Five graduate students hailing from Arctic nations completed an intensive summer program in Canada, looking at ways to diversify economies in the North in order to build equity. Organized by Wealth of the Arctic Group of Experts (WAGE) Circumpolar Partnership, this year’s two-week course was hosted in Yellowknife, Inuvik, and Tuktoyaktuk in Canada’s Northwest Territories.
The social science students from Finland, Russia and Quebec met local leaders, the heads of tribal corporations, Northwest Territory government officials, local residents, mining company developers, and they participated in the Arctic Development Expo in Inuvik. Students also participated in local events, explored the tundra, and swam in the Arctic Ocean.
Each year, the summer school intensive is hosted in an Arctic location where social science students, some Indigenous from Arctic communities, can meet local residents, leaders, and other decision makers. This summer’s trip was led by several faculty members, including Davin Holen, Alaska Sea Grant coastal community resilience specialist.
“It was an absolute pleasure to watch the students learn new things from local residents, officials, developers, and others, process what they heard, and then start to question what they were learning,” Holen recalled. “Throughout the process, they began to realize how much they were learning, but also what was missing, who they weren’t hearing from. I saw so much growth in just two weeks from every student. As an educator, this was the bright spot of our journey together.”
The WAGE Circumpolar Partnership, led by Canada’s Université Laval and composed of members from Arctic countries including the United States, was developed by participants in the Arctic Council-endorsed project The Economy of the North (ECONOR). Holen has been a member of the ECONOR team for almost 20 years and leads the training commission for WAGE.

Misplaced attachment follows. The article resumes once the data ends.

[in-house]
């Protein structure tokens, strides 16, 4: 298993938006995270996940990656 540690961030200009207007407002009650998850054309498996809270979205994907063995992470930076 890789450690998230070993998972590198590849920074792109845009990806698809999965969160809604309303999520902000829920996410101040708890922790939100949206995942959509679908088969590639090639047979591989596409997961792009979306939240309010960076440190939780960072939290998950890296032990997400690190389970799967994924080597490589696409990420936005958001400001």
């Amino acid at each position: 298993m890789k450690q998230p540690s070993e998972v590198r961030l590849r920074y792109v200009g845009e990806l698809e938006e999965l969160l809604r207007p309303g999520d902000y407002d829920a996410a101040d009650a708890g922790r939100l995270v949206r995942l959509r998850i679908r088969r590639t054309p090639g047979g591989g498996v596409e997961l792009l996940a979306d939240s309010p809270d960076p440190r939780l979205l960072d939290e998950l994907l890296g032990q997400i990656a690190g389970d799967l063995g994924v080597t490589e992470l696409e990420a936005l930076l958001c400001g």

The WAGE Circumpolar Partnership explores economic and social inequalities in the circumpolar North. It responds to calls voiced at the Arctic Council for countries to tackle the inequalities that affect Indigenous peoples and to initiate a fundamental transformation in the distribution of wealth produced in the Arctic. The partnership uses a knowledge co-production approach, bringing together the research community and local decision-makers in Northern communities, especially when researchers are working with Indigenous organizations.
The students are currently collaborating on a report they will present this November at the WAGE annual meeting in Quebec City.
Next year’s summer school will offer opportunities for a larger group of students. Focusing on the emerging blue economy, it will be held in two communities in Nunavut, and may include transport aboard a Canadian Coast Guard icebreaker research vessel.